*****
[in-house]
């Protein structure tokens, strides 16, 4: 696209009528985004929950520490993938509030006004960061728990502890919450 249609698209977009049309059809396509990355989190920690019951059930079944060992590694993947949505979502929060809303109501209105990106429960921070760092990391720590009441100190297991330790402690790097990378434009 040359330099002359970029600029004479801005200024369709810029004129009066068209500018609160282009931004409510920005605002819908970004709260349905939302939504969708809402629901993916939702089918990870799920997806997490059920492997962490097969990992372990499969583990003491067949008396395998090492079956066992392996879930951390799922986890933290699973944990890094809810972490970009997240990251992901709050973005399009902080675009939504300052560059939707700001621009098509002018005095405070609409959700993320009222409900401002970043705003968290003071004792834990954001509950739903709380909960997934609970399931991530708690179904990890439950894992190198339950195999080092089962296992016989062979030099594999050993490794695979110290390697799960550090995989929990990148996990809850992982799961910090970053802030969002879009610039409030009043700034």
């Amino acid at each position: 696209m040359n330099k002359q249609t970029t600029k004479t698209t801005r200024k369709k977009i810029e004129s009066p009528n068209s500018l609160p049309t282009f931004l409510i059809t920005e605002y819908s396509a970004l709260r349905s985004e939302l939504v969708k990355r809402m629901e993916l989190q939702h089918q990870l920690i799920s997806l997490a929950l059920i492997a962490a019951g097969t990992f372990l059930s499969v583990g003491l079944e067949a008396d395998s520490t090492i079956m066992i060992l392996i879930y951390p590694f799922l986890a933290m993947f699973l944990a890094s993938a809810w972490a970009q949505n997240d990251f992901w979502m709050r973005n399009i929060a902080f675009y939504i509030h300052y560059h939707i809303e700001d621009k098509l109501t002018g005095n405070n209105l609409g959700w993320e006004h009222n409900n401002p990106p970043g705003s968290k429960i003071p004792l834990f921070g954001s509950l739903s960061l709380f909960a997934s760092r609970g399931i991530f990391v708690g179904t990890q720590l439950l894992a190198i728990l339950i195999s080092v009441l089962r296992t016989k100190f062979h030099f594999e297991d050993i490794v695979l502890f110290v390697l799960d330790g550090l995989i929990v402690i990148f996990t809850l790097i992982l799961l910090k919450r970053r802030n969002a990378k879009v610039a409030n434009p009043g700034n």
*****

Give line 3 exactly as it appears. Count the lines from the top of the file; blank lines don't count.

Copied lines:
């Amino acid at each position: 696209m040359n330099k002359q249609t970029t600029k004479t698209t801005r200024k369709k977009i810029e004129s009066p009528n068209s500018l609160p049309t282009f931004l409510i059809t920005e605002y819908s396509a970004l709260r349905s985004e939302l939504v969708k990355r809402m629901e993916l989190q939702h089918q990870l920690i799920s997806l997490a929950l059920i492997a962490a019951g097969t990992f372990l059930s499969v583990g003491l079944e067949a008396d395998s520490t090492i079956m066992i060992l392996i879930y951390p590694f799922l986890a933290m993947f699973l944990a890094s993938a809810w972490a970009q949505n997240d990251f992901w979502m709050r973005n399009i929060a902080f675009y939504i509030h300052y560059h939707i809303e700001d621009k098509l109501t002018g005095n405070n209105l609409g959700w993320e006004h009222n409900n401002p990106p970043g705003s968290k429960i003071p004792l834990f921070g954001s509950l739903s960061l709380f909960a997934s760092r609970g399931i991530f990391v708690g179904t990890q720590l439950l894992a190198i728990l339950i195999s080092v009441l089962r296992t016989k100190f062979h030099f594999e297991d050993i490794v695979l502890f110290v390697l799960d330790g550090l995989i929990v402690i990148f996990t809850l790097i992982l799961l910090k919450r970053r802030n969002a990378k879009v610039a409030n434009p009043g700034n």